Even now his fingers itched to take back the broken carving of a horse that he had so painfully placed in the small pile. No! It had been too hard to put it there. If he touched it or anything else in that pile, he would never get rid of anything!
"It's just you and me on that boat of yours, Elf."
Legolas jumped at the sound of the gravelly voice, one hand reaching for a weapon that he was not carrying. He had not heard anyone approach and it only revealed how absorbed he was in his emotional battle.
Wide-eyed, he turned to stare at the dwarf in the doorway.
Years had marked Gimli in the way that they only did when time was short for a dwarf. The thick, auburn hair had become first peppered with grey, thinning as the red receded to make room for the finer silver tresses. The stocky frame was slimmer, frailer, and Gimli used a stick when he walked to ease his aching knees.
Legolas turned back to the accumulated memories, not wanting to see the truth of his friend's mortality so vividly at the moment. If he kept his back to the dwarf, he could overlook the new warble in the familiar voice and pretend his friend was the same as the day they first set out from Rivendell so many years prior.
"Your point, Gimli?"
There was a purposeful edge to his voice. He needed a good fight, anything to draw his attention from what he did not wish to face.
Instead, he heard the shuffle of feet, the thump of a stick and a sigh as Gimli settled in a chair. Legolas's shoulders drooped. Gimli did not rise to the bait as he once would have.
Or perhaps the dratted dwarf had gotten wiser with his years and had some gem of insight to share.
"Your point?" he asked again, this time in a defeated tone.
"Bring it all."
Legolas blinked. He looked about the room again.
He had placed all his mementos in this room as he packed his clothes and various needful items, thinking he would sort these last. It had piled up. That should not surprise him; when living near mortals, an elf could accumulate quite a hoard of treasures in a couple hundred years.
At least he had.
"I do not need all of this," he admitted, sinking to the floor with his back against the bed. He let his eyes slip shut as he drew up his legs and pressed his forehead to his knees.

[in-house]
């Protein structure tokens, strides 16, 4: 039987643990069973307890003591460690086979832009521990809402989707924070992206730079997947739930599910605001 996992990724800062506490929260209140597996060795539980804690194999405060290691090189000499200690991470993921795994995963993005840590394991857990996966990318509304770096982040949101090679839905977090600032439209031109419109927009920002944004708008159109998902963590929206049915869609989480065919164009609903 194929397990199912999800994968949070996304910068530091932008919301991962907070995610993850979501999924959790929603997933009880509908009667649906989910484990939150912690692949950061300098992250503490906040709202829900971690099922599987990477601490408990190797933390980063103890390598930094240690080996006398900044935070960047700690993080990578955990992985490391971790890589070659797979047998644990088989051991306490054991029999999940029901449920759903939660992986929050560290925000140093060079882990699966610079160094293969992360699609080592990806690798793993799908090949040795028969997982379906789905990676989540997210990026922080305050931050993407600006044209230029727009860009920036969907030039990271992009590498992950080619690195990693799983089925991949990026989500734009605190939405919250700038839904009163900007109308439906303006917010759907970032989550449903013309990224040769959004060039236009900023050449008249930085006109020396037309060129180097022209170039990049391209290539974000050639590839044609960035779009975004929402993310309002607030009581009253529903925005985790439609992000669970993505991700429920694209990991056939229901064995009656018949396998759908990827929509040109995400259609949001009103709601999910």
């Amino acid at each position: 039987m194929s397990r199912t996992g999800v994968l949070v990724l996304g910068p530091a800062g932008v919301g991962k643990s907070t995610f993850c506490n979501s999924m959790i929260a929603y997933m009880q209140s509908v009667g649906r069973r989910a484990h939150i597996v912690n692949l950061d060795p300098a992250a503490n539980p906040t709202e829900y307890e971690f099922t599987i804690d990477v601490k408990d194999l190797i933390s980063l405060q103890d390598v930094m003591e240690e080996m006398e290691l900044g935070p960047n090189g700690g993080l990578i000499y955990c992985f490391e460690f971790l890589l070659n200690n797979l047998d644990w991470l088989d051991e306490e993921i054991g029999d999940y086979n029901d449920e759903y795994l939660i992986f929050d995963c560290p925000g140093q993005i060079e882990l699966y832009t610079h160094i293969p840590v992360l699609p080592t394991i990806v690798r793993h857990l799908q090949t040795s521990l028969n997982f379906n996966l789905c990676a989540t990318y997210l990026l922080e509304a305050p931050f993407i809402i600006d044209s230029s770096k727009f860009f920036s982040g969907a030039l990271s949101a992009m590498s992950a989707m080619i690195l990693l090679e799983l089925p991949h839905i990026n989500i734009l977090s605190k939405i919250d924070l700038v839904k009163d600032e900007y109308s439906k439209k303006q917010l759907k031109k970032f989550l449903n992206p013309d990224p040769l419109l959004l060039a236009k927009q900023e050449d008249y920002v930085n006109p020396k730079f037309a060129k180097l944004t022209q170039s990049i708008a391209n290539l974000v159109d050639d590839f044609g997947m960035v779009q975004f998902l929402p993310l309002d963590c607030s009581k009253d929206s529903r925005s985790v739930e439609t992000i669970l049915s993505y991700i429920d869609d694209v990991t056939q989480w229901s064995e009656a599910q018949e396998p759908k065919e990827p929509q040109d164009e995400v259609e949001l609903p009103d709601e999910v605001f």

"Sure you do," came Gimli's gruff insistence. "At least for now you do. Take it. There is no reason not to. That boat of yours is plenty big enough. If once you arrive in the West, you find you do not need it, then you can dispose of it. But better to take it than regret leaving it here, Legolas. And you would."
Why was the dwarf always right?
He turned his head and let his eyes slit open as he gazed up at his old friend.
Gimli looked it now, but Legolas did not dwell upon the age marking his friend's face and beard. He focused instead on the issue at hand, a trick he had learned in recent years to help him get through the pain of each loss, one moment at a time if need be, as loved one after loved one passed beyond his reach.
Glancing about at his treasures, he pondered what Gimli had said. And as he considered it, he realized that, as usual, Gimli was right. Truly, it was not that much. He could pack it carefully into three or four crates.
His mind already moving to how he would pack the items, he realized the weight of emotion that had been choking him as he made each decision had lifted. He no longer felt torn, as if he were leaving more of himself behind than he was taking.
He glanced back at his friend, who was contemplating him with a knowing smile. Yes, he would take it all, even the dwarf.
"Thank you, Gimli."
"You're welcome, Elf."